Finally, before I move off the topic of the Founding, I must say a few words about slavery. The persistence of slavery after the Founding was clearly a grave moral failure; a failure that was not corrected until the Civil War and the rise of the civil rights movement. And we still contend with the legacy of racism to this day.
But for all the faults of the Founders in this regard, it was the very principles of the Founding that were used to overturn slavery—to redeem America on this score. Yes, it took a war to end slavery, but we should remember that Lincoln referred to the principles of equality in the Declaration of Independence when he called for the freedom of the slaves. Martin Luther King, Jr., did much the same when he called for the civil rights of black people.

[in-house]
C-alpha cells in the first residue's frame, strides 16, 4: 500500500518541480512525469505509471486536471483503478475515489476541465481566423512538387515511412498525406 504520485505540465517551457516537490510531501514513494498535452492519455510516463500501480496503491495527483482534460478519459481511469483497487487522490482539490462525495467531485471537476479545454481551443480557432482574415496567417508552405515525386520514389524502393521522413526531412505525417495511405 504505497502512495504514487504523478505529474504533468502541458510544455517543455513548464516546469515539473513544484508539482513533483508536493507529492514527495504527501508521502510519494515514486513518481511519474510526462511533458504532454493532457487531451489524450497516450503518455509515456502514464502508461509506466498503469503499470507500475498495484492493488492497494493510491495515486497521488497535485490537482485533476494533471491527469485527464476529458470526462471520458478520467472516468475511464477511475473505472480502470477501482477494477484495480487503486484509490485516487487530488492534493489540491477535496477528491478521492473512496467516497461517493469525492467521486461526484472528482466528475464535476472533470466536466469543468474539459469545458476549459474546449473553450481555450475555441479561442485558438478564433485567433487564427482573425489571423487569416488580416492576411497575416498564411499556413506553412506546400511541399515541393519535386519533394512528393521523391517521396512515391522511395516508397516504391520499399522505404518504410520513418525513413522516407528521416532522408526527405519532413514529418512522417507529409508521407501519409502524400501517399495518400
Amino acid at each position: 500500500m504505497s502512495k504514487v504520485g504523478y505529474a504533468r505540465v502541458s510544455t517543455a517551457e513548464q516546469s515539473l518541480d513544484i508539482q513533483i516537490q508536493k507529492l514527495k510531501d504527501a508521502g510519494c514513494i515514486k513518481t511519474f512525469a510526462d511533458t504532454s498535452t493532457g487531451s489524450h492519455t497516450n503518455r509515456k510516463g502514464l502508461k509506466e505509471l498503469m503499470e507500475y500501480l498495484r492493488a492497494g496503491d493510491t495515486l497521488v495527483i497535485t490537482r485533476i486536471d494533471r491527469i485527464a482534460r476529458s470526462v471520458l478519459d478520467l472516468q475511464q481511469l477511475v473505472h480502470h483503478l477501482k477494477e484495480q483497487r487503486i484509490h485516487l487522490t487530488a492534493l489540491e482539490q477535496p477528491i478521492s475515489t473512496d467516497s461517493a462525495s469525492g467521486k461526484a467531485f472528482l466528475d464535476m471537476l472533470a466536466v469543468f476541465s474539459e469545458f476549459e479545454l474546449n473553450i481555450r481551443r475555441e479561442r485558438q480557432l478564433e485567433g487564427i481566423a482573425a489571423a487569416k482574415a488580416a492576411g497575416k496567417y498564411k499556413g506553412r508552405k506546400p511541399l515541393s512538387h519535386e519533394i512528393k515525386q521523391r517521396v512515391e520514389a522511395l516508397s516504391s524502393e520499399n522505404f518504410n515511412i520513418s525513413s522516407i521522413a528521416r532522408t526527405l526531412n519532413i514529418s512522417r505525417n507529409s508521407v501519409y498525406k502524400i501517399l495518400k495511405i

The principles of the American Founding—the American creed, if you will—allowed our country to correct its mistakes. We were, and still are, redeemed by the very ideas upon which the nation was founded.
What, Then, Is American Exceptionalism?
That brings me to the idea of American exceptionalism, which is, I believe, the answer to the question of what America’s national identity is and should remain.
It is a beautiful idea. It captures both the reality and the ambiguity of the American experience. It is based on a universal creed. It is grounded in America’s Founding principles: natural law, liberty, limited government, individual rights, the checks and balances of government, popular sovereignty, the civilizing role of religion in society, and the crucial role of civil society and civil institutions in grounding and mediating our democracy and our freedom.